'They are afraid of Jerry': Deep dive into past of gymnastics coach Jerry Reighard
Nine Mid-American Conference regular season titles, 16 victories in the MAC Championships and nine MAC Coach of the Year awards.
Since 1984, Jerry Reighard has separated himself from other coaches in the conference and across the country, as he developed Central Michigan University gymnastics into a nationally-recognized program.
That success has sometimes come at a cost for the women who compete for the Chippewas. His tactics may have cost him his future at CMU.
The 35-year coach was placed on paid administrative leave pending an internal investigation on Feb. 20, in which he was suspected of telling a member of his team to lie to medical staff about an injury to continue competing.
Reighard's contract, which has him receiving $145,349 this year, is set to expire on April 30, 2019. A February suspension email to Reighard instructed him to cease all contact with current or former student-athletes, staff, volunteers, students and faculty. He also was told to have no contact with current or potential recruits or the media.
Upon receiving Reighard's personnel file through a Michigan Freedom of Information Act request, which cost Central Michigan Life $404, it became clear he had broken rules dating back to the early stages of his career.
1997 - Student-Athlete Complaint
"I have been told I do not try my hardest because I do not urinate or vomit," a gymnast wrote in a letter dated on Oct. 17.
This specific student-athlete came to Reighard's program for a chance to compete at the highest level. However, she was faced with "horror, disgust and disbelief day after day."
After she thought about the situation for seven weeks, the gymnast decided to quit the team.
"I have never refused to perform anything nor been disrespectful to any of the coaches," she wrote, "but in return have only been mentally and physically abused. I was told that I do not really love gymnastics because, if I did, I would have made the mile in under seven minutes by now.
"I have been told they do not need me on the team."
The gymnast also wrote that she was not given medical treatment for her back after complaining about the injury on multiple occasions. After discussing matters with Reighard and then senior associate athletic director Marcie Weston, the student-athlete was allowed back into the gym, but she was forced to explain herself to all team members and run before and after practice.
"I do not believe in mind games, and I do not believe in deceiving people," she wrote. "Also, I do not believe that abusing or threatening someone produces character or championship.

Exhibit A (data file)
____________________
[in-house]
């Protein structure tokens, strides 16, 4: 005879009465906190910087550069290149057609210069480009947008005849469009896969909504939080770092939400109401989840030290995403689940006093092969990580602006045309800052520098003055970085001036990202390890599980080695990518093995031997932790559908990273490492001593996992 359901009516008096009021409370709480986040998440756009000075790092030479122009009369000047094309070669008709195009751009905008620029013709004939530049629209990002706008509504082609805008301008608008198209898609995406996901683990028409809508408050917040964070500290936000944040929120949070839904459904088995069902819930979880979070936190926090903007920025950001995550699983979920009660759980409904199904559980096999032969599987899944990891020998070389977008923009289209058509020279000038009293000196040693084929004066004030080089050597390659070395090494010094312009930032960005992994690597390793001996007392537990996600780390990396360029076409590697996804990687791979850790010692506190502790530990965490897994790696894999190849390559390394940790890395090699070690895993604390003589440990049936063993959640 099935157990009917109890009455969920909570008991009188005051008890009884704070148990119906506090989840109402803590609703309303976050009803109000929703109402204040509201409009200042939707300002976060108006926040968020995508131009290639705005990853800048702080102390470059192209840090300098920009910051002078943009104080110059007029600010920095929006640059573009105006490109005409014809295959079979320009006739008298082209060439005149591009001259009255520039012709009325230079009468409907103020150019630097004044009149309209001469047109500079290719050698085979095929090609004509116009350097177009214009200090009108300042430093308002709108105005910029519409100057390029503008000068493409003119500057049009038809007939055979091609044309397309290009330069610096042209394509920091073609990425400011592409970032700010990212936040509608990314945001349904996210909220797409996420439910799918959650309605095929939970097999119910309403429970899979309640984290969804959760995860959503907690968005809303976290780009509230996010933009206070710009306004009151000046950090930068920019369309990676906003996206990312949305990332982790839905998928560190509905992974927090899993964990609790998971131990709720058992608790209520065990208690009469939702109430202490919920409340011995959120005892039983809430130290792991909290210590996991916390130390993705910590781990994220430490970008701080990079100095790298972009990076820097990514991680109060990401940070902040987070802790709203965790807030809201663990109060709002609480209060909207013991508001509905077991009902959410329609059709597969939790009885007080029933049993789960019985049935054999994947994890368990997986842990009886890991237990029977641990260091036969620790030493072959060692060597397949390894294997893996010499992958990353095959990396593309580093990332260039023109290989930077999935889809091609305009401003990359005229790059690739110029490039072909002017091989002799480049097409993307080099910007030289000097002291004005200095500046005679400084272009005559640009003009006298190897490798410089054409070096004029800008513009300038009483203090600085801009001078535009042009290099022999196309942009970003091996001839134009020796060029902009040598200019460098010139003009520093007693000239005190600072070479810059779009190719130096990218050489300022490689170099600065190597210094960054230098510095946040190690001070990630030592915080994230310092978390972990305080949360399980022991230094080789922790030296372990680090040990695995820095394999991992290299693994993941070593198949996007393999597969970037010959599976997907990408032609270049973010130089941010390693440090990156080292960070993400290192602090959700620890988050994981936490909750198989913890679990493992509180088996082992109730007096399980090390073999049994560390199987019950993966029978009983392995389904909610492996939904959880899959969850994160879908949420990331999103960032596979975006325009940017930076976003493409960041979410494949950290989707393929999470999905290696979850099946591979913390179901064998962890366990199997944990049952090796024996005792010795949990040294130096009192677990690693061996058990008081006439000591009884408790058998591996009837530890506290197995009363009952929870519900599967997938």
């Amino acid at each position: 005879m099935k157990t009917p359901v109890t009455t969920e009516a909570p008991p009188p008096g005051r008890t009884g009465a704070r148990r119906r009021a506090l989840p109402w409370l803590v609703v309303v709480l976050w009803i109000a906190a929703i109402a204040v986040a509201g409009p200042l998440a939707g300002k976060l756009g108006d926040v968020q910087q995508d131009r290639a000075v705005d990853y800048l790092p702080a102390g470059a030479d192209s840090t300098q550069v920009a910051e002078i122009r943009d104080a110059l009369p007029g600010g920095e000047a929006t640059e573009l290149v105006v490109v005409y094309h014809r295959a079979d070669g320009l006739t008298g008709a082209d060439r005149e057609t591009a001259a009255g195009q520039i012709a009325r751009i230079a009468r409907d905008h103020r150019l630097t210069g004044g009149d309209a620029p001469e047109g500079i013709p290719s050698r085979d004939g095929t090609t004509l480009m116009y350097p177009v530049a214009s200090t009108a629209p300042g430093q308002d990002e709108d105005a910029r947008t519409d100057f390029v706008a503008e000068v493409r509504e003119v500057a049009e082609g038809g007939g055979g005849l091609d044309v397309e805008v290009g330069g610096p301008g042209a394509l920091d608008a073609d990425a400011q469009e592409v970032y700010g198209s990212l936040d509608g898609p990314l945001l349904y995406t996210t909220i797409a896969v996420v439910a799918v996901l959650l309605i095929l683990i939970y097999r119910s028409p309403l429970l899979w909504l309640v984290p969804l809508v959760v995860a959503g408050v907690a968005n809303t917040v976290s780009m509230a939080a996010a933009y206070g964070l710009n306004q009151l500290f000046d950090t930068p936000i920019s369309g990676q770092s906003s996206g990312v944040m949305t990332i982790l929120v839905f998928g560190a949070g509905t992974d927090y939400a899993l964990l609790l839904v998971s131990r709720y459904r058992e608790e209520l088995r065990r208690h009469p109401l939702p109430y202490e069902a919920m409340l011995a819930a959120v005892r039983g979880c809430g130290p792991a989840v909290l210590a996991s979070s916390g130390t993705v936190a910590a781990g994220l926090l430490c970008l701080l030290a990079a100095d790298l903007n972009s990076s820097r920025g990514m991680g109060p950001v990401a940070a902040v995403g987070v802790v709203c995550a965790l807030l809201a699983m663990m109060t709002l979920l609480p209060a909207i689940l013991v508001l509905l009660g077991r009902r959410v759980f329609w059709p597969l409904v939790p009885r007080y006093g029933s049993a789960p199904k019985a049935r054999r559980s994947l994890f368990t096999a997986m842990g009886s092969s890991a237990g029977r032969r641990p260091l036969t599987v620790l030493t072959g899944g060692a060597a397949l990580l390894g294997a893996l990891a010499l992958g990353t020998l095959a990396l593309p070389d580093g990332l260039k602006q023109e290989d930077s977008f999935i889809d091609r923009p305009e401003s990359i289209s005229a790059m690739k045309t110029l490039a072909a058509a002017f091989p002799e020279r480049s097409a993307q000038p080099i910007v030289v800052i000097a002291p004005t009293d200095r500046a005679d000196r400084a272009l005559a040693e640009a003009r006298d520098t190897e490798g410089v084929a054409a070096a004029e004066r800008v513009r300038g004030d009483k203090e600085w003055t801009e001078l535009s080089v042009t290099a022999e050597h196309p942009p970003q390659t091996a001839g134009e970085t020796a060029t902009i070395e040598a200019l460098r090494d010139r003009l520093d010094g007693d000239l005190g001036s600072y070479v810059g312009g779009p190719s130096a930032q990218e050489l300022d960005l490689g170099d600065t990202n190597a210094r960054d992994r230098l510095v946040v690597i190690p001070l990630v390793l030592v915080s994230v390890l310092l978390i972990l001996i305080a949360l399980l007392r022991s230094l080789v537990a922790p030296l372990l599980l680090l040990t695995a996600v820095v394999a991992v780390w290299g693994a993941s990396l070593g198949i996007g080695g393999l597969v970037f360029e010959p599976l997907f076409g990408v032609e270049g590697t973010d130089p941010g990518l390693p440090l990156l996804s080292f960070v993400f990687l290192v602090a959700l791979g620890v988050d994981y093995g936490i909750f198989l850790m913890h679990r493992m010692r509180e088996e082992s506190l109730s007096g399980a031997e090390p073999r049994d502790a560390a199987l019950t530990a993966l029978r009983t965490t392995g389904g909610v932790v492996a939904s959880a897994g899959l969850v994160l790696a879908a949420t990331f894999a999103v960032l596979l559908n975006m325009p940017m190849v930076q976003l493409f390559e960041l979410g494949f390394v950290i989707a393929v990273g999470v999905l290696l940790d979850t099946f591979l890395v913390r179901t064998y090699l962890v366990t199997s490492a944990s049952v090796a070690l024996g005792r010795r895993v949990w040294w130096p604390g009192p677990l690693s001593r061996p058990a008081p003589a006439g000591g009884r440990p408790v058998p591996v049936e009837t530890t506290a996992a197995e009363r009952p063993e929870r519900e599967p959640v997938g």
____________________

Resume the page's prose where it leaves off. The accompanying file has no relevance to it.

"The only thing Central Michigan has filled me with is regrets. Now gymnastics, which was once my life, has become my past."
This gymnast left Reighard with one final message: "I hold coach Jerry Reighard totally responsible for stripping me of my college career."
1998 - Parent Complaint
In a Feb. 17 letter, the parents of a gymnast reached out to Reighard and associate head coach Christine MacDonald to express their displeasure of the coaching habits.
The student-athlete asked her parents not to send the letter, but the guardians made the judgment call to do so. On Feb. 9, 16 days before making contact, their daughter quit the gymnastics team.
Her parents said they believed Reighard and MacDonald wanted their daughter to quit the team from the beginning of the 1998 season.
"The two of you have ridiculed, threatened and verbally abused (the gymnast) for the past 1 1/2 years," the parents wrote.
Those parents said they decided to keep their distance and stay silent because their daughter wanted to remain a part of the team. Once she quit, they took action.
"What a disappointment you two people have been," the parents said. "As coaches who should be molding, building and helping young adults mature, however, you do everything you can to bring them down."
The letter explained the assumption that Reighard and MacDonald treated the student-athlete as a reject, unlike her fellow members of the team. This specific student-athlete competed on an injured ankle the prior season, her parents said. Once Reighard and MacDonald found out, the parents said the two coaches pulled her from the MAC Championships event.
"You lied to her all week telling her she should keep working hard, that she was going to be your bar champion," the parents said. "Even when you made your decision, in the middle of the week, that she wasn't going to compete, you didn't have the decency to talk with her about it.
"Jerry, you showed her what you truly felt about her and that was NOTHING."
In a separate letter to former athletic director Herb Deromedi, the parents said their daughter went to the team doctor to discuss the ankle injury. She "completely severed one of the ligaments to her ankle," while two others were torn. The student-athlete had reconstructive surgery.
"She was only 4 to 5 months post surgery, and Jerry and Christine were on her to do more than she should," the parents wrote to Deromedi.
The two said their daughter was asked to drop 10 pounds, run the mile and do a bar and vault routine - all within two weeks. This was something they felt was impossible for someone just returning from injury.
"We realize that nothing will happen or change within the program because Jerry has a winning program," the parents told Deromedi. "We certainly will NOT be supportive to Jerry and Christine and a program that ridicules and abuses these girls.
"They sweet talk the girls into joining Central's team and then treat them like dirt, sometimes less than dirt."
Reighard, on March 3, made his response to the parents. Along with defending himself on all counts, he said the parents don't understand what it's like to be in their daughters' shoes.
"You don't know how it feels - I do," Reighard said. "I competed at this level and I respect (the student-athlete) for her decision (to quit the team)."
In a following April 17 response letter, Weston told the parents, "Jerry, Christine and I have reviewed the issues you enumerated in your February 1998 letter in every effort to handle future situations in the most productive manner."
The parents sent a two-page letter back to Weston on May 7, which included that the student-athletes on Reighard's team were scared.